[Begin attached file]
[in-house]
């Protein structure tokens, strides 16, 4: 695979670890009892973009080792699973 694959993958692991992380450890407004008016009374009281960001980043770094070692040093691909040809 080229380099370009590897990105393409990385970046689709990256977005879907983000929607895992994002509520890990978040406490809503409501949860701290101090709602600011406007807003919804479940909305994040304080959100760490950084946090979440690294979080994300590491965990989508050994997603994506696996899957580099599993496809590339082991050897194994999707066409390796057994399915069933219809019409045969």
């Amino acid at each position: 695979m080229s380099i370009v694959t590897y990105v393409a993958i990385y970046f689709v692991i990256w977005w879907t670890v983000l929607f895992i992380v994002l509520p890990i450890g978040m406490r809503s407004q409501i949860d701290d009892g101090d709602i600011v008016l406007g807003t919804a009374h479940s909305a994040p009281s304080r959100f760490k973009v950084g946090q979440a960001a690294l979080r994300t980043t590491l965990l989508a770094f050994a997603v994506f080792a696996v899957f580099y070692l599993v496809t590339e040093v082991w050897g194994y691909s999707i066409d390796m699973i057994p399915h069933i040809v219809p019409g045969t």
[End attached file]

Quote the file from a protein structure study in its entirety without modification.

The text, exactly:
[in-house]
């Protein structure tokens, strides 16, 4: 695979670890009892973009080792699973 694959993958692991992380450890407004008016009374009281960001980043770094070692040093691909040809 080229380099370009590897990105393409990385970046689709990256977005879907983000929607895992994002509520890990978040406490809503409501949860701290101090709602600011406007807003919804479940909305994040304080959100760490950084946090979440690294979080994300590491965990989508050994997603994506696996899957580099599993496809590339082991050897194994999707066409390796057994399915069933219809019409045969």
């Amino acid at each position: 695979m080229s380099i370009v694959t590897y990105v393409a993958i990385y970046f689709v692991i990256w977005w879907t670890v983000l929607f895992i992380v994002l509520p890990i450890g978040m406490r809503s407004q409501i949860d701290d009892g101090d709602i600011v008016l406007g807003t919804a009374h479940s909305a994040p009281s304080r959100f760490k973009v950084g946090q979440a960001a690294l979080r994300t980043t590491l965990l989508a770094f050994a997603v994506f080792a696996v899957f580099y070692l599993v496809t590339e040093v082991w050897g194994y691909s999707i066409d390796m699973i057994p399915h069933i040809v219809p019409g045969t």